My father, Bill, is one of the most active social media users I know.
Just a few months shy of his 92nd birthday, he is sharp as a tack, incredibly healthy, an avid traveler, and has a zest for life that is unrivaled by people half his age. He brings that unquenchable enthusiasm to his social media world, engaging with a broad spectrum of family and friends daily. In fact, at the start of the year, we Facebooked and Tweeted our way through Egypt – with my Dad carefully crafting and curating our posts along the journey.
I have always been fascinated by the correlation between my dad’s online social connectivity and his outlook on life and overall health and well-being. While Bill certainly isn’t your typical nonagenarian, there’s much we can learn from his use of social media and the ways it has enriched his life – especially when so many his age are battling loneliness and its devastating effects. Just three years ago, the U.S. Surgeon General declared loneliness and social isolation among the world’s older adult population a “loneliness epidemic.” And that was before a global pandemic turned the world upside-down.
According to a June survey from the University of Michigan, the pandemic has doubled loneliness among older adults. With mounting stay-at-home orders, many seniors have been robbed of traditional ways of connecting and find themselves increasingly isolated. Club and dining hall programs, exercise classes, group games and social activities have all been placed on indefinite hold. For better or worse, social media is the one avenue that has powered connectivity throughout the crisis for older adults. And for my dad and his social senior counterparts, the reviews are positive.
The coronavirus pandemic has changed the game for social media and the way we build community. We’ve seen TikTok emerge as one of the top entertainment platforms, only to be overtaken by Zoom – a feat that would have seemed unimaginable just months ago. Of course, my dad has been right there, participating in virtual Rotary Club meetings, online Sunday School and our newly established family tradition – the Saturday night Zoom club.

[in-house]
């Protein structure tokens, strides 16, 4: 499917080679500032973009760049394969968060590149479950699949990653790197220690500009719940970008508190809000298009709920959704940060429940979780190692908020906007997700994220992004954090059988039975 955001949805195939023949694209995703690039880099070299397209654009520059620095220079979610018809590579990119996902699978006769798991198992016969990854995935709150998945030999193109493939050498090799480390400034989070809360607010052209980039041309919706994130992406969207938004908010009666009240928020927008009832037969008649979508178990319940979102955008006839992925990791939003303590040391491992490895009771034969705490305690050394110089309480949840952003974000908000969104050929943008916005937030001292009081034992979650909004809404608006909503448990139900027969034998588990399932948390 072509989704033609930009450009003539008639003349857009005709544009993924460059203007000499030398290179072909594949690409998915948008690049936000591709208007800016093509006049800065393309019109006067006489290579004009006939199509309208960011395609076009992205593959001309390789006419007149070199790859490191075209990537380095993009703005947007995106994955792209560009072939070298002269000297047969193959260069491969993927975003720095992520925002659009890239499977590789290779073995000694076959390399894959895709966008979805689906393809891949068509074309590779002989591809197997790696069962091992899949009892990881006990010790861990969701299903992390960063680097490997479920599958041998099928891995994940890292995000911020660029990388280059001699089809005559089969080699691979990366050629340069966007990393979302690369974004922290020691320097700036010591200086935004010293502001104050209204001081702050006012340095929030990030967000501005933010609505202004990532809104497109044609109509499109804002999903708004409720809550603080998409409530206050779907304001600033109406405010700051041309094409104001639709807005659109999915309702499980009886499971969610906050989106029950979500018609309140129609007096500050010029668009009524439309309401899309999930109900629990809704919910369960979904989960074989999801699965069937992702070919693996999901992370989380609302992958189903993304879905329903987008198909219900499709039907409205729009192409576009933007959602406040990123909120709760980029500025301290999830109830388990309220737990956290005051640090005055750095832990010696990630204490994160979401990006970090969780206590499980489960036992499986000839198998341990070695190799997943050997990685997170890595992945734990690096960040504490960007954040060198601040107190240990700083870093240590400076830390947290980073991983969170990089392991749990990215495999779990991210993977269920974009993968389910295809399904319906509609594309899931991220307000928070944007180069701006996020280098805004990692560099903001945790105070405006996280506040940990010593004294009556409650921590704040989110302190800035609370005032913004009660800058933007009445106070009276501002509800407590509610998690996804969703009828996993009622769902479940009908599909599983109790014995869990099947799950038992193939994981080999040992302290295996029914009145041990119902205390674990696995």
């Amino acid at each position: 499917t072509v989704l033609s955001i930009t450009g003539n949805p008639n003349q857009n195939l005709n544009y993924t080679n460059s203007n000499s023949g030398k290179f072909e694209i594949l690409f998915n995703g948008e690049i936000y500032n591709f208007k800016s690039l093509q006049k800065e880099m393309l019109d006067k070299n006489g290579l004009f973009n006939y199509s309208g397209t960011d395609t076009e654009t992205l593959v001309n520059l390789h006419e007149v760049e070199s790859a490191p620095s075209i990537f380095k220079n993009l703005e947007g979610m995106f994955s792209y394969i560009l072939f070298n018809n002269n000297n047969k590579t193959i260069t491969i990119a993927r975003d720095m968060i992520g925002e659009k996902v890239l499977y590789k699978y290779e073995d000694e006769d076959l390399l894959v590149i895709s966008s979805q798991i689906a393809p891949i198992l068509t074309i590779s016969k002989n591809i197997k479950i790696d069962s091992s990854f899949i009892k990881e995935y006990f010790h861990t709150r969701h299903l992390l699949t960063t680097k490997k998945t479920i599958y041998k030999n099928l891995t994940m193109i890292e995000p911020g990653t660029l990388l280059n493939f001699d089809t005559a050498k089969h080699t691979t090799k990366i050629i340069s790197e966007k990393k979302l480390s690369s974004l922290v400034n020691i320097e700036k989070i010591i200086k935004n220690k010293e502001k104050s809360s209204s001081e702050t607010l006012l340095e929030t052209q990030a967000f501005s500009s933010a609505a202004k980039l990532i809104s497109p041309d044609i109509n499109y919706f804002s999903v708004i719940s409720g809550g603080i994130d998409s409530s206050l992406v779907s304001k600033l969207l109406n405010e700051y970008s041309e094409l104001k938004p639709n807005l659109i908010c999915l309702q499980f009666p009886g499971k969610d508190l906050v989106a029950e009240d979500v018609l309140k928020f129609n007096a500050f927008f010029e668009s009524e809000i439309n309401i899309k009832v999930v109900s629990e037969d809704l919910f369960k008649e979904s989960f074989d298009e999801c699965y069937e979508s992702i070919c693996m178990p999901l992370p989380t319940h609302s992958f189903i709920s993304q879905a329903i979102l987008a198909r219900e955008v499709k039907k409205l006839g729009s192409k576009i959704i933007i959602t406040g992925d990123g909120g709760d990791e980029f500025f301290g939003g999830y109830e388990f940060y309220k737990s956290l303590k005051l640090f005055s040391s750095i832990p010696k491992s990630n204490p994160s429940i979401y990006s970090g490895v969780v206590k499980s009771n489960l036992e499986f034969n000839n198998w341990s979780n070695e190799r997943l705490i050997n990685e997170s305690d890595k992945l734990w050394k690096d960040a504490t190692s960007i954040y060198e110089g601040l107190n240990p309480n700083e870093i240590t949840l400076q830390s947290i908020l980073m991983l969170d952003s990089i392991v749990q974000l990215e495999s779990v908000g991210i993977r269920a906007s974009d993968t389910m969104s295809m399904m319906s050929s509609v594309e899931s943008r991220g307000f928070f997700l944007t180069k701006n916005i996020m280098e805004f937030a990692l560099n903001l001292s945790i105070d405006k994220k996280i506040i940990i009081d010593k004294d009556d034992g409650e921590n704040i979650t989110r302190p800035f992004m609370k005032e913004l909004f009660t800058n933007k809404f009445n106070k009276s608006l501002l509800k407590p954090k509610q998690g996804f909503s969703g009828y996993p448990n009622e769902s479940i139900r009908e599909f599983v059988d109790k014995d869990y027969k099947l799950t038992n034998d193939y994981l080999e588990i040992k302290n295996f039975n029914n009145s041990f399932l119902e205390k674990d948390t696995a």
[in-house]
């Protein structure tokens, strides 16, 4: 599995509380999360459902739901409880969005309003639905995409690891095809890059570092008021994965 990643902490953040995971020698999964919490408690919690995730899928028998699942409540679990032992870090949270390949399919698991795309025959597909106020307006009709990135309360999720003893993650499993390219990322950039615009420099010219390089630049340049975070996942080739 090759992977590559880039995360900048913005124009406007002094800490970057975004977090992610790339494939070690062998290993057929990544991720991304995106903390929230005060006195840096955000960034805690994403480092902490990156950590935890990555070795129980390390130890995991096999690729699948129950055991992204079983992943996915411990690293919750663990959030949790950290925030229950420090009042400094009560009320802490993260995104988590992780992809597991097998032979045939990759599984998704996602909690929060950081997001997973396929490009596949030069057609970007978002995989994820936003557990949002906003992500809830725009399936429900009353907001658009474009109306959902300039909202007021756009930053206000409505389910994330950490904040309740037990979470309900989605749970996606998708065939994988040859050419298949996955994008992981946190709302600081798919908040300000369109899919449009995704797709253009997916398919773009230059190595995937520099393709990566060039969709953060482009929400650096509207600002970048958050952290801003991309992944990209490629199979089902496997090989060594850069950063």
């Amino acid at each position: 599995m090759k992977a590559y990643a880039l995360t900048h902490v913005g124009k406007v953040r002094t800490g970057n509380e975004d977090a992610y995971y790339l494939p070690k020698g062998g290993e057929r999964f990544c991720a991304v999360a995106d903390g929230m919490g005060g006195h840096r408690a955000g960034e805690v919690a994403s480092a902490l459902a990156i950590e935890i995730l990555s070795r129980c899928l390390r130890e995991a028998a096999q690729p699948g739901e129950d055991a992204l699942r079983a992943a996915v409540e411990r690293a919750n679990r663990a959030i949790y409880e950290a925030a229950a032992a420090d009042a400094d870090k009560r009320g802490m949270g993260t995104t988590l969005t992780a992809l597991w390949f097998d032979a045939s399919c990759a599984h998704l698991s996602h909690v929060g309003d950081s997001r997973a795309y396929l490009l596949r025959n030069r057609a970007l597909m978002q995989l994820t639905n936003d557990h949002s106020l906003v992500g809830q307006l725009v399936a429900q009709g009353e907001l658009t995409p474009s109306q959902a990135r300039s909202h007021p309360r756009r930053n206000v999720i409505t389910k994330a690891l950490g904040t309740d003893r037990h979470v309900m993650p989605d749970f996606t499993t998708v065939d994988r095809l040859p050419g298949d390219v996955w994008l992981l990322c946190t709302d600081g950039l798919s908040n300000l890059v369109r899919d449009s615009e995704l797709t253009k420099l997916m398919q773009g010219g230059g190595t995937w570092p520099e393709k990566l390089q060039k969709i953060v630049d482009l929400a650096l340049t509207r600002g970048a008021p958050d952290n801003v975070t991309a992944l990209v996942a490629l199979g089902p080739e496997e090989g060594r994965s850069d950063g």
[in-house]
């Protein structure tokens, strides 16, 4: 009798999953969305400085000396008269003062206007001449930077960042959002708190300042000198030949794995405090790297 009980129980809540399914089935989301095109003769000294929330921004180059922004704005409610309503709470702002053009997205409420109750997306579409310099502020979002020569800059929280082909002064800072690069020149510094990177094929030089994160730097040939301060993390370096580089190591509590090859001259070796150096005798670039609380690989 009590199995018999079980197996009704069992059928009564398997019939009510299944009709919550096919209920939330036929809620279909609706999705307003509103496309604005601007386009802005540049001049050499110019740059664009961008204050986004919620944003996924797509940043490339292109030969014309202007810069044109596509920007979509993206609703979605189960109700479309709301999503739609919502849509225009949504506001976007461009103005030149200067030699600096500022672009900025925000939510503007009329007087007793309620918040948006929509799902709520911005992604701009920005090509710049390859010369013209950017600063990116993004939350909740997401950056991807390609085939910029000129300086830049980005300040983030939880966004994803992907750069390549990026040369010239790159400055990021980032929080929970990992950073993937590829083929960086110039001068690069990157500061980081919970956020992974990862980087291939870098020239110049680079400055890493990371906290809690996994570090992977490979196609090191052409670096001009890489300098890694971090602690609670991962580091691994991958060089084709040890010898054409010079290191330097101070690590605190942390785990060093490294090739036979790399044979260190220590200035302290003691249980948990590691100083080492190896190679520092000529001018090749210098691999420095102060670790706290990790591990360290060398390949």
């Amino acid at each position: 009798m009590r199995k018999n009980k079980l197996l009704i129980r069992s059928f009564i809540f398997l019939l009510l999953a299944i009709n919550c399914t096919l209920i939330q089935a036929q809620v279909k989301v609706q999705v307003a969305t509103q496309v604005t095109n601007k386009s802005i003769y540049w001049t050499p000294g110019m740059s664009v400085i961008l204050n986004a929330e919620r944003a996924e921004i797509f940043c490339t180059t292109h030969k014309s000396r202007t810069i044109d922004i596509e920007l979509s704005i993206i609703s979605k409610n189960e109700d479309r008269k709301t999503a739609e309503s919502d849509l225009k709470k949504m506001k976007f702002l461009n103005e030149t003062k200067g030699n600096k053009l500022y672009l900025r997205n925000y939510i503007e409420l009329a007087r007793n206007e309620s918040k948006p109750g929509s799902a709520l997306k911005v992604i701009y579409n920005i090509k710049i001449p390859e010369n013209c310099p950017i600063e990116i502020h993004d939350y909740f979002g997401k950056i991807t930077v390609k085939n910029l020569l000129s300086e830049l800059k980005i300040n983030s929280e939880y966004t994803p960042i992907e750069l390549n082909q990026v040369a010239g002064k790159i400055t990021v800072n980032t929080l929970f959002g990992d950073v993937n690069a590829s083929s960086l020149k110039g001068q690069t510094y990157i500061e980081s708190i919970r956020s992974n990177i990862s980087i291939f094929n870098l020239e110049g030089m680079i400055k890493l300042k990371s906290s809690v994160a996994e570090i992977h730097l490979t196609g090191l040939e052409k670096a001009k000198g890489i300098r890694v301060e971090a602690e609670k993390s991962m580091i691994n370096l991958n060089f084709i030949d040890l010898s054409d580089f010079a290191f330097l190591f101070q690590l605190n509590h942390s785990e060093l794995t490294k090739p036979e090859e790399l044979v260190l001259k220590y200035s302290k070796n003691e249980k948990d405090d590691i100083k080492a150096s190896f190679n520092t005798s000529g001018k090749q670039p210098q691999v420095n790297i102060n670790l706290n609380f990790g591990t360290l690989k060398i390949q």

Not surprisingly, research shows that social video tools are having the most favorable impact on connectivity amongst seniors. The American Journal of Geriatric Psychiatry recently published a study of older adults that found “users of video chat had approximately half the probability of depressive symptoms at two-year follow-up compared to non-users and users of email, social media, and instant messaging.”
Fortunately, Bill has always been laser focused on exercising his mind which includes being an early adopter of technology (it helps that he has three tech-savvy kids). He often speaks of the need to learn and grow at any age, and to never stand still and always move forward. Social media has created an avenue for him to do just that.
What connects my dad to his followers is the level of care he brings to his social engagement. He often makes profound observations that engage his followers in unexpected ways. He studies expressions, looks for hidden details, and poetically remarks about the beauty he sees in the posts he reads. He offers words of hope and encouragement to build people up and shares just the right emoji for that special occasion – from birthdays and babies, to new homes and career moves. He’s also the first to wish you a very happy Facebook birthday.
Only time will tell how we weather this unpresented pandemic and the role that technology will play in diminishing or exacerbating loneliness. What I do know for sure is that social media is here to stay, and the joy and connectedness that my father experiences through it might just hold the key to its highest and best use.
Heather Rim is Senior Vice President and Chief Marketing & Communications Officer at AECOM. A USC graduate, Heather is a member of the USC Alumni Association Board of Governors, the Arthur W. Page Society, and the USC Annenberg Center for PR Board of Advisors.